Pandas dataframe to Esri Table

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10-28-2019 04:21 PM
forestknutsen1
MVP Regular Contributor

I have a pandas data frame (df) that I want to put into an Esri table in sde. I am having a hard time dealing with the datatypes in an effective way. All the columns in the df have the datatype object. So, after some digging, it looks like strings get the data-type object in pandas. There is a good explication for why this is on StackOverflow:

python - Strings in a DataFrame, but dtype is object - Stack Overflow 

All, well and good. After I convert it to a numpy array the datatype is 'O' and then to an Esri table it fails. I think the problem is in the datatype. When I set the datatype to '|S256' it works fine. I also suspect that some of the columns have a data type of int or float. 

So, I need an elegant way to detect the data type and assign it to the numpy array. Suggestions?

This is the code so far. It works fine. I am dropping down to one column for testing. But, there are around 250 columns between two tables in the real data.

from sodapy import Socrata
import cama_helper

client = Socrata('data.muni.org', None)

if __name__ == '__main__':
client = Socrata('data.muni.org', None)
for cama_id, cama_name in {'r3di-nq2j': 'cama_residential', 'ijws-5rpw': 'cama_commercial'}.items():
df = cama_helper.get_data_as_panda(client, cama_id)
cama_helper.load_sde(df, cama_name)



# cama_helper

import
pandas
import arcpy
import numpy


def get_data_as_panda(client, cama_id):
results = client.get(cama_id, limit=20)
df = pandas.DataFrame.from_records(results)
df.drop(df.columns[[0, 1, 2]], axis=1, inplace=True)
return df


def load_sde(df, cama_name, connection=None😞
s = df.iloc[:, 1]
df = s.to_frame()
#numpy_array = df.to_records()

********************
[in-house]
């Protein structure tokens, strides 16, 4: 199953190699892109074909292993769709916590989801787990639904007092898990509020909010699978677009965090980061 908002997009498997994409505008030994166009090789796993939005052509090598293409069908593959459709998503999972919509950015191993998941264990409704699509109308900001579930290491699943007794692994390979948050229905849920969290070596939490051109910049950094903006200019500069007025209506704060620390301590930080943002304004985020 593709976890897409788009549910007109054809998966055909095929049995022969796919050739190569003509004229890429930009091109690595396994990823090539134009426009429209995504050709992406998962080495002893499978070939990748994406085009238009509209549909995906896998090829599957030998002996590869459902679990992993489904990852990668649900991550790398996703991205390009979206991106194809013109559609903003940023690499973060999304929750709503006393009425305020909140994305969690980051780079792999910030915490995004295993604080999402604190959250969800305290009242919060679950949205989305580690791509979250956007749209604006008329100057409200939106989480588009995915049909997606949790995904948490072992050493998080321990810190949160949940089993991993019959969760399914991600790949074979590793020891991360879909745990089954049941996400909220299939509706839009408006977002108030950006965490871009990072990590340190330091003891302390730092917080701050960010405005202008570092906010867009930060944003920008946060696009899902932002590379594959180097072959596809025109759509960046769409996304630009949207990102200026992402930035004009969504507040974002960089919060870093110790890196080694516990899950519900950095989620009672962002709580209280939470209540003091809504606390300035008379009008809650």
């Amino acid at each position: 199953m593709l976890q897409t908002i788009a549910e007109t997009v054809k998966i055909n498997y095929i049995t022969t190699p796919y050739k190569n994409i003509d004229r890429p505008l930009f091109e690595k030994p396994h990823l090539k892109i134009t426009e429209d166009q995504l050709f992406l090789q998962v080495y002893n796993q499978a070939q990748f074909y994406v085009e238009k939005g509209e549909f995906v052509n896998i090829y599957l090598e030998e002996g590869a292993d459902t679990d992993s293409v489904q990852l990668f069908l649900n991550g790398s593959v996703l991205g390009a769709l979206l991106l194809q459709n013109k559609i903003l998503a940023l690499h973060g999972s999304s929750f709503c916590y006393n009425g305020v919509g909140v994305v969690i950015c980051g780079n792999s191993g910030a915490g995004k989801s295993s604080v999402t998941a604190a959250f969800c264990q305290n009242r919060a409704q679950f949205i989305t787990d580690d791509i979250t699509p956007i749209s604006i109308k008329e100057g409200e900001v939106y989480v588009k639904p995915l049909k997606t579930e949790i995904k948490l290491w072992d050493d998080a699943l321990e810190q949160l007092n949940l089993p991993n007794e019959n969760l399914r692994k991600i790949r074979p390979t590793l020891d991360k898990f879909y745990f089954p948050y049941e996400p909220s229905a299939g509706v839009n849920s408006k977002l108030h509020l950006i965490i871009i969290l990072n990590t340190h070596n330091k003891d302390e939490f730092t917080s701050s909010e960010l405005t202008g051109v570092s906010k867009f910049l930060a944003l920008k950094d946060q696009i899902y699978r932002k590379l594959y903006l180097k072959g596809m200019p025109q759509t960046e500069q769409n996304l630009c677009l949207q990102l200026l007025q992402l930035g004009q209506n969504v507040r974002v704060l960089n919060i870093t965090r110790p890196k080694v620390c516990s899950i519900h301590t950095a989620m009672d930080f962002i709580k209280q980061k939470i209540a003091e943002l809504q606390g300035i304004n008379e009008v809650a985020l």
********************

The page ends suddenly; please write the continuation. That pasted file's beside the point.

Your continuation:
numpy_array = df.to_numpy()
numpy_array2 = numpy.array(numpy_array, numpy.dtype([('textfield', '|S256')]))
arcpy.da.NumPyArrayToTable(numpy_array2, r'Temp.gdb\{}'.format(cama_name))
Tags (3)
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7 Replies
DanPatterson_Retired
MVP Esteemed Contributor

If the pandas df contains fields of mixed dtypes, this will be reflected in the dtype of the resultant numpy array.

These are "structured arrays" (recarrays as similar but use a dot notation for field calling) .

From there you can use NumPyArrayToTable.

A sample array with mixed dtype showing a combination of integer, float and string (Unicode now) data

d # ---- a sample structured array
array([( 1, 2, 19, 0, 10, 0, 300004.72, 5000004.73, 0.9 , 'A', 'a'),
( 2, 2, 19, 0, 8, 5, 300017.5 , 5000007. , 0.93, 'B', 'a'),
... snip
(12, 1, 13, 0, 9, 10, 300033.06, 5000025.98, 1.04, 'C', 'a')],
dtype=[('OID_', '<i4'), ('Parts', '<i4'), ('Points', '<i4'),
('Curves', '<i4'), ('Value_0', '<i4'), ('Sorted_', '<i4'),
('X_cent', '<f8'), ('Y_cent', '<f8'), ('Area_perim', '<f8'),
('A0', '<U5'), ('A1', '<U5')])

# --- i4 is np.int32
# --- f8 is np.float64
# --- U5 is unicode, 5 characters wide‍‍‍‍‍‍‍‍‍‍‍‍

# ---- pull out some data using name slicing

d['Points']
array([19, 19, 4, 5, 7, 30, 24, 7, 7, 4, 6, 13])

so pull in all your data to see if you have conventional single structured fields or nested fields

forestknutsen1
MVP Regular Contributor

Thanks Dan. I get the structured array bit. The problem is that the source df from the city is all of the type object. So, it would be nice to detect the "true" data type of each column and assign that to the structured array. I guess I could do it by hand and then make a fixed schema to load the data into but with 270 columns this could be quite the task. Also, it would be nice to have the program be dynamic so that if the source schema changed the schema in sde could be made to reflect it.      

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DanPatterson_Retired
MVP Esteemed Contributor

a dtype of object is a tough one since there is no guarantee that any of the objects in the array have a common dtype, especially if it contains geometry.